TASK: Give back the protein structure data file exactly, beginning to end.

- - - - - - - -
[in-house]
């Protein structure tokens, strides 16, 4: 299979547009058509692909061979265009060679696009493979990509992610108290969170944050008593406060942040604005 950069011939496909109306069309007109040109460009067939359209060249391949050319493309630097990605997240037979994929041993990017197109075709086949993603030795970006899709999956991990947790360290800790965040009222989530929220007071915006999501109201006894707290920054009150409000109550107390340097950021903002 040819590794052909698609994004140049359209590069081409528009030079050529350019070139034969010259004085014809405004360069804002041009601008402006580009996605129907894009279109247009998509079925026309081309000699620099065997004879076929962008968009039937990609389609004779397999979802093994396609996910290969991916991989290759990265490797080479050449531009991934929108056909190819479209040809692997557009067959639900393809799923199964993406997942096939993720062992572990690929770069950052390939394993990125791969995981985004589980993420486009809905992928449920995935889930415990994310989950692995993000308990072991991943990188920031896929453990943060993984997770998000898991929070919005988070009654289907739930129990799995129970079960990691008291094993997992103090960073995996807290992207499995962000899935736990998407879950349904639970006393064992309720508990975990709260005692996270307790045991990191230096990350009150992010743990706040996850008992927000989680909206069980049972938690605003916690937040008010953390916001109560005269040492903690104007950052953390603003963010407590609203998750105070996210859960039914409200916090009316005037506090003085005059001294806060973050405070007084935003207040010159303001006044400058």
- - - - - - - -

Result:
[in-house]
């Protein structure tokens, strides 16, 4: 299979547009058509692909061979265009060679696009493979990509992610108290969170944050008593406060942040604005 950069011939496909109306069309007109040109460009067939359209060249391949050319493309630097990605997240037979994929041993990017197109075709086949993603030795970006899709999956991990947790360290800790965040009222989530929220007071915006999501109201006894707290920054009150409000109550107390340097950021903002 040819590794052909698609994004140049359209590069081409528009030079050529350019070139034969010259004085014809405004360069804002041009601008402006580009996605129907894009279109247009998509079925026309081309000699620099065997004879076929962008968009039937990609389609004779397999979802093994396609996910290969991916991989290759990265490797080479050449531009991934929108056909190819479209040809692997557009067959639900393809799923199964993406997942096939993720062992572990690929770069950052390939394993990125791969995981985004589980993420486009809905992928449920995935889930415990994310989950692995993000308990072991991943990188920031896929453990943060993984997770998000898991929070919005988070009654289907739930129990799995129970079960990691008291094993997992103090960073995996807290992207499995962000899935736990998407879950349904639970006393064992309720508990975990709260005692996270307790045991990191230096990350009150992010743990706040996850008992927000989680909206069980049972938690605003916690937040008010953390916001109560005269040492903690104007950052953390603003963010407590609203998750105070996210859960039914409200916090009316005037506090003085005059001294806060973050405070007084935003207040010159303001006044400058």